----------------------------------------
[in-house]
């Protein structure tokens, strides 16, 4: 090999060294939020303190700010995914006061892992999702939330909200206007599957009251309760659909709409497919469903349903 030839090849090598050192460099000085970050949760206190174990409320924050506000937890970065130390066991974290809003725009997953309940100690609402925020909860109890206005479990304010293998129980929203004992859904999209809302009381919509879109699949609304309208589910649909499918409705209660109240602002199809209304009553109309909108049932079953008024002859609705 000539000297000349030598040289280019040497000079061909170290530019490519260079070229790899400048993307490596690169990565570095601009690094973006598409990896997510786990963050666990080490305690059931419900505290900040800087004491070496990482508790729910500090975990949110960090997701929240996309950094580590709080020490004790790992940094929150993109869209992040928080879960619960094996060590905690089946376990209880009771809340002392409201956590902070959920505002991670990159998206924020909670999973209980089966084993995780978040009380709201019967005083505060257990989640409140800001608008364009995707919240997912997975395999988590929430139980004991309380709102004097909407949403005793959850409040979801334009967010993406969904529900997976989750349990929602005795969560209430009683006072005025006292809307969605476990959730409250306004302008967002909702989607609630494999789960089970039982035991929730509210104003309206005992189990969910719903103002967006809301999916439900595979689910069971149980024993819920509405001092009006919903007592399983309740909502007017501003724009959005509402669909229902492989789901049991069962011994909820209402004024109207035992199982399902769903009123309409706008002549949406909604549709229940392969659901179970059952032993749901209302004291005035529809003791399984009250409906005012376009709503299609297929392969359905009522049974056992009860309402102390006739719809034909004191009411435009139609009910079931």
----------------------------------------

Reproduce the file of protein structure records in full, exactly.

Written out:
[in-house]
């Protein structure tokens, strides 16, 4: 090999060294939020303190700010995914006061892992999702939330909200206007599957009251309760659909709409497919469903349903 030839090849090598050192460099000085970050949760206190174990409320924050506000937890970065130390066991974290809003725009997953309940100690609402925020909860109890206005479990304010293998129980929203004992859904999209809302009381919509879109699949609304309208589910649909499918409705209660109240602002199809209304009553109309909108049932079953008024002859609705 000539000297000349030598040289280019040497000079061909170290530019490519260079070229790899400048993307490596690169990565570095601009690094973006598409990896997510786990963050666990080490305690059931419900505290900040800087004491070496990482508790729910500090975990949110960090997701929240996309950094580590709080020490004790790992940094929150993109869209992040928080879960619960094996060590905690089946376990209880009771809340002392409201956590902070959920505002991670990159998206924020909670999973209980089966084993995780978040009380709201019967005083505060257990989640409140800001608008364009995707919240997912997975395999988590929430139980004991309380709102004097909407949403005793959850409040979801334009967010993406969904529900997976989750349990929602005795969560209430009683006072005025006292809307969605476990959730409250306004302008967002909702989607609630494999789960089970039982035991929730509210104003309206005992189990969910719903103002967006809301999916439900595979689910069971149980024993819920509405001092009006919903007592399983309740909502007017501003724009959005509402669909229902492989789901049991069962011994909820209402004024109207035992199982399902769903009123309409706008002549949406909604549709229940392969659901179970059952032993749901209302004291005035529809003791399984009250409906005012376009709503299609297929392969359905009522049974056992009860309402102390006739719809034909004191009411435009139609009910079931």